An experimental and theoretical analysis of nitric oxide availability in the microcirculation
Nitric Oxide (NO) is produced in the vascular endothelium where it then diffuses to the adjacent smooth muscle cells (SMC) activating agents known to regulate vascular tone. The close proximity of the site of NO production to the red blood cells (RBC) and its known fast consumption by hemoglobin, suggests that the blood will scavenge most of the NO produced. Therefore, it is unclear how NO is able to play its role in accomplishing vasodilation. Investigation of NO production and consumption rates will allow insight into this paradox. ^ DAF-FM is a sensitive NO fluorescence probe widely used for qualitative assessment of cellular NO production. With the aid of a mathematical model of NO/DAF-FM reaction kinetics, experimental studies were conducted to calibrate the fluorescence signal showing that the slope of fluorescent intensity is proportional to [NO]2 and exhibits a saturation dependence on [DAF-FM]. In addition, experimental data exhibited a Km dependence on [NO]. This finding was incorporated into the model elucidating NO 2 as the possible activating agent of DAF-FM. A calibration procedure was formed and applied to agonist stimulated cells, providing an estimated NO release rate of 0.418 ± 0.18 pmol/cm2s. ^ To assess NO consumption by RBCs, measurements of the rate of NO consumption in a gas stream flowing on top of an RBC solution of specified Hematocrit (Hct) was performed. The consumption rate constant (kbl)in porcine RBCs at 25°C and 45% Hct was estimated to be 3500 + 700 s-1. kbl is highly dependent on Hct and can reach up to 9900 + 4000 s-1 for 60% Hct. The nonlinear dependence of kbl on Hct suggests a predominant role for extracellular diffusion in limiting NO uptake. ^ Further simulations showed a linear relationship between varying NO production rates and NO availability in the SMCs utilizing the estimated NO consumption rate. The corresponding SMC [NO] level for the average NO production rate estimated was approximately 15.1 nM. With the aid of experimental and theoretical methods we were able to examine the NO paradox and exhibit that endothelial derived NO is able to escape scavenging by RBCs to diffuse to the SMCs.^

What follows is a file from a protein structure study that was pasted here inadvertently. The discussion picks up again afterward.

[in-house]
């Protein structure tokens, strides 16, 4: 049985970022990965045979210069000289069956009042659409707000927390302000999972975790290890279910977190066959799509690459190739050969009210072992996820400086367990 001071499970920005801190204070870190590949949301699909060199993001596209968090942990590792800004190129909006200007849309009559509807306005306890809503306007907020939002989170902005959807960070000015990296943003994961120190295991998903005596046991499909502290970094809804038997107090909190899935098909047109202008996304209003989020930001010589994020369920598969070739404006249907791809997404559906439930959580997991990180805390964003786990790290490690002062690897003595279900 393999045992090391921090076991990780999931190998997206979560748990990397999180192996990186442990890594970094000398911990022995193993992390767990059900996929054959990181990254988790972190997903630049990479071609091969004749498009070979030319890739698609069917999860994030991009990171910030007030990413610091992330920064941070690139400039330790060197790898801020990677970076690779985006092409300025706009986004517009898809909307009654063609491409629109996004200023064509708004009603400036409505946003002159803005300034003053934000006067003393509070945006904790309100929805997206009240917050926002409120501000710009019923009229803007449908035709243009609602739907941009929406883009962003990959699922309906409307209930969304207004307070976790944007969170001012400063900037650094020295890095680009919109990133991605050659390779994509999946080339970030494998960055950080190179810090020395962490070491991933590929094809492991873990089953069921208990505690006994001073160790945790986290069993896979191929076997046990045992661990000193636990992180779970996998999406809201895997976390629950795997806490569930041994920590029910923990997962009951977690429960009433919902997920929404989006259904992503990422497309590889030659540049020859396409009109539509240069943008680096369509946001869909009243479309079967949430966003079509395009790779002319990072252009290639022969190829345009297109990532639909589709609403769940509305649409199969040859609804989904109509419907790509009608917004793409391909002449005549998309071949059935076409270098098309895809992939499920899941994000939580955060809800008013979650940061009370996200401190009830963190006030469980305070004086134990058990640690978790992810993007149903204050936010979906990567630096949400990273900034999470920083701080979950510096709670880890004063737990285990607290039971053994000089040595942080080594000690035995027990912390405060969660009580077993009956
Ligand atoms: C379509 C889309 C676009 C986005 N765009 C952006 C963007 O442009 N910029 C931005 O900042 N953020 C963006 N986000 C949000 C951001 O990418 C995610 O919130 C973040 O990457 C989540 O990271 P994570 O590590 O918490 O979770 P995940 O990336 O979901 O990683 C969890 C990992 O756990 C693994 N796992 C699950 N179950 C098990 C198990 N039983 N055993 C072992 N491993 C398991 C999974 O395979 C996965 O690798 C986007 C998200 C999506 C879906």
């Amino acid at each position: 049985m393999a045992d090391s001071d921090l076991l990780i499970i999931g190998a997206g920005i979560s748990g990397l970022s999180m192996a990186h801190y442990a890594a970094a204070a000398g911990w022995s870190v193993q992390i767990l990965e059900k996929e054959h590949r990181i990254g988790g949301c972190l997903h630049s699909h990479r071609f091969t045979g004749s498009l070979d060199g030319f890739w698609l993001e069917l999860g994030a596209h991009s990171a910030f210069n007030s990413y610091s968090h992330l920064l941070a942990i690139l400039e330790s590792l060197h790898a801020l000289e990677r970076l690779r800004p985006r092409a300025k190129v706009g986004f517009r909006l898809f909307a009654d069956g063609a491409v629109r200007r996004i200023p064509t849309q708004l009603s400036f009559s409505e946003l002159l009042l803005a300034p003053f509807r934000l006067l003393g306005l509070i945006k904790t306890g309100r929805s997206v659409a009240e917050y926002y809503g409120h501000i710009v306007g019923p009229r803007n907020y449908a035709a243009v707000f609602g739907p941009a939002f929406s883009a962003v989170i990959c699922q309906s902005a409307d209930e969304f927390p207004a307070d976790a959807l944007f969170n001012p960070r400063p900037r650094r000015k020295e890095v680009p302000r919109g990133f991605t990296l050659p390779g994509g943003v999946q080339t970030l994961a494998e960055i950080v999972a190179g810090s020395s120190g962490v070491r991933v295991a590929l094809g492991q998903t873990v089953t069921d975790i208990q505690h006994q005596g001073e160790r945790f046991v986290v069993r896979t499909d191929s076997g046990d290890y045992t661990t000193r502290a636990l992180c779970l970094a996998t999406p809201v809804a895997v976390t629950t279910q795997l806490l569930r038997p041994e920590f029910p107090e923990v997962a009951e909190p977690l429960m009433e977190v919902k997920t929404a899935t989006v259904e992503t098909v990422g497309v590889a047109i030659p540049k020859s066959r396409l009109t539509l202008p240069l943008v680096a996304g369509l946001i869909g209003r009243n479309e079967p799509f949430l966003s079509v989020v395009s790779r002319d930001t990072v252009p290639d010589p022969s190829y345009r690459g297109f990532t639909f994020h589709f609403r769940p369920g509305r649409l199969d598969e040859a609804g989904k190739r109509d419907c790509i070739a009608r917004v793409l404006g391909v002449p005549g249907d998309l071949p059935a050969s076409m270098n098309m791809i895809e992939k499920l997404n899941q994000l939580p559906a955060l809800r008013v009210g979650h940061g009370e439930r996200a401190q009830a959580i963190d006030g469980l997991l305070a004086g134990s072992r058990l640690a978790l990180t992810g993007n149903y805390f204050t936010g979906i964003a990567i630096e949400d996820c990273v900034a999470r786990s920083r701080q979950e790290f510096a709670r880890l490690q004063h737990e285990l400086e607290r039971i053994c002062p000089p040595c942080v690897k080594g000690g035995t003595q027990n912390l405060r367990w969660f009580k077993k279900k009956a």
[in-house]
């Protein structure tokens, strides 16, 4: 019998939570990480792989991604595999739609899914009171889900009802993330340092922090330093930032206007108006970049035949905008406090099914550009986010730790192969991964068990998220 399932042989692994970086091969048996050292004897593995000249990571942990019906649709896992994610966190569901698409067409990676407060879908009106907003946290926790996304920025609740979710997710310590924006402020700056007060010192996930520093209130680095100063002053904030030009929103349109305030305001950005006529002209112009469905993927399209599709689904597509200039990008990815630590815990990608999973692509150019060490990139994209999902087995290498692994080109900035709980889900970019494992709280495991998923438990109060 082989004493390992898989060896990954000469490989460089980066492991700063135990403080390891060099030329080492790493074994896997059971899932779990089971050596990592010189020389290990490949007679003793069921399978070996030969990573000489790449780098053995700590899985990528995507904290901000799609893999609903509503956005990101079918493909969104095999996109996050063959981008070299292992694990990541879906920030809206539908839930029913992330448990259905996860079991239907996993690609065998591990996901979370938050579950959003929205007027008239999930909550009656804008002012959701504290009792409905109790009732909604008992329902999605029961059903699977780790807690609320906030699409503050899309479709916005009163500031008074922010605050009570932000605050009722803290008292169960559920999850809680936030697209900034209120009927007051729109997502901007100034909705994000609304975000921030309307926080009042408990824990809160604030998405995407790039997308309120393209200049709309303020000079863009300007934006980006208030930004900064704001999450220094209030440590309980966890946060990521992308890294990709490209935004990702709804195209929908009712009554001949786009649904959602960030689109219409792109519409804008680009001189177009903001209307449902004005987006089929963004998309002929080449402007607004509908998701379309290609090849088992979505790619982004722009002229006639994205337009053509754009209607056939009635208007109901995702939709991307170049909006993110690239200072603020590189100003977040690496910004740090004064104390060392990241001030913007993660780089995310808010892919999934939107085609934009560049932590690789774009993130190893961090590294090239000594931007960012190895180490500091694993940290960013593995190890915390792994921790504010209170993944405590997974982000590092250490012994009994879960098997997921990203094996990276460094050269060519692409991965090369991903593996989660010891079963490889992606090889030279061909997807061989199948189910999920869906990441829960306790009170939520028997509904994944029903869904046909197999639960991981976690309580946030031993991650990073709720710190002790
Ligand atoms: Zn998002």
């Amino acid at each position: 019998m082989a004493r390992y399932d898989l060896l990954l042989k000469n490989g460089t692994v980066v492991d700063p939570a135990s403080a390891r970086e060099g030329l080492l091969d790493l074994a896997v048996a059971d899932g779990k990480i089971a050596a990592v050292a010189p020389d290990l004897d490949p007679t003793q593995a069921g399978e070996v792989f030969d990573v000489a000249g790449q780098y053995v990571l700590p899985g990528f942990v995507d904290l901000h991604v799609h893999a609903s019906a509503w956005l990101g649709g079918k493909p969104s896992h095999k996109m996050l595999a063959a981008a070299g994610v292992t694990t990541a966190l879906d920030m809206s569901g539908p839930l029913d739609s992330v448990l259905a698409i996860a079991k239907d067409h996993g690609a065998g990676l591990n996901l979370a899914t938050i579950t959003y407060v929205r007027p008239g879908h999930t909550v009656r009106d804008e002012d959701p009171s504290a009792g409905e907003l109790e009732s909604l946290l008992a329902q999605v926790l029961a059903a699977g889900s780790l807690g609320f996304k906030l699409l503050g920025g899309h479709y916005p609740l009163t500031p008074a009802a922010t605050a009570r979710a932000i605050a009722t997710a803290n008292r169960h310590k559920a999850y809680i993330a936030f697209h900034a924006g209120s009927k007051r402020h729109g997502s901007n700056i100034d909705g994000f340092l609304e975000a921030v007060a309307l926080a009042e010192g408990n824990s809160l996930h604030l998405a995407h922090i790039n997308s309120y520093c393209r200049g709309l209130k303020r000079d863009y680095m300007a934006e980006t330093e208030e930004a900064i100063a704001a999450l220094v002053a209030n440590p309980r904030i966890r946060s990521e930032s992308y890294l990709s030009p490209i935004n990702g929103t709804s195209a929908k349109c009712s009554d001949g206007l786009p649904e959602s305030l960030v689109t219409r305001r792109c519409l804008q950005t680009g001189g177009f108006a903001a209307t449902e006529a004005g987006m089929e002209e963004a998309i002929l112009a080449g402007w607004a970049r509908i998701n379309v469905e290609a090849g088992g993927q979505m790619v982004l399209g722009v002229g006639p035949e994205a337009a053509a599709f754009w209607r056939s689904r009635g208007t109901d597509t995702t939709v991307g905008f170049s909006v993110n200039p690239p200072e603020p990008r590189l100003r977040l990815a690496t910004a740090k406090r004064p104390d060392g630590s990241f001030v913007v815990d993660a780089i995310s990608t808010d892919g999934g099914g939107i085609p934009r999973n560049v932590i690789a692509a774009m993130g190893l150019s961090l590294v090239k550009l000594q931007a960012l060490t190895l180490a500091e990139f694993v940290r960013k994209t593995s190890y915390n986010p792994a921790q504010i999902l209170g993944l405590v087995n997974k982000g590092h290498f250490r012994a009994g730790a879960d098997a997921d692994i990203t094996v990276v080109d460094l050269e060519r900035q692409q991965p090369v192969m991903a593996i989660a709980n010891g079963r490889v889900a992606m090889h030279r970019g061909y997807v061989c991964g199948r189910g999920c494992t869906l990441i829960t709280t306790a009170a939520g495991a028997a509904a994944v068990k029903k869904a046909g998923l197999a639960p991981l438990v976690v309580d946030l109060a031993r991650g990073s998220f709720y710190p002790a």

Shabnam M Namin,
"An experimental and theoretical analysis of nitric oxide availability in the microcirculation"
(January 1, 2012).
ProQuest ETD Collection for FIU.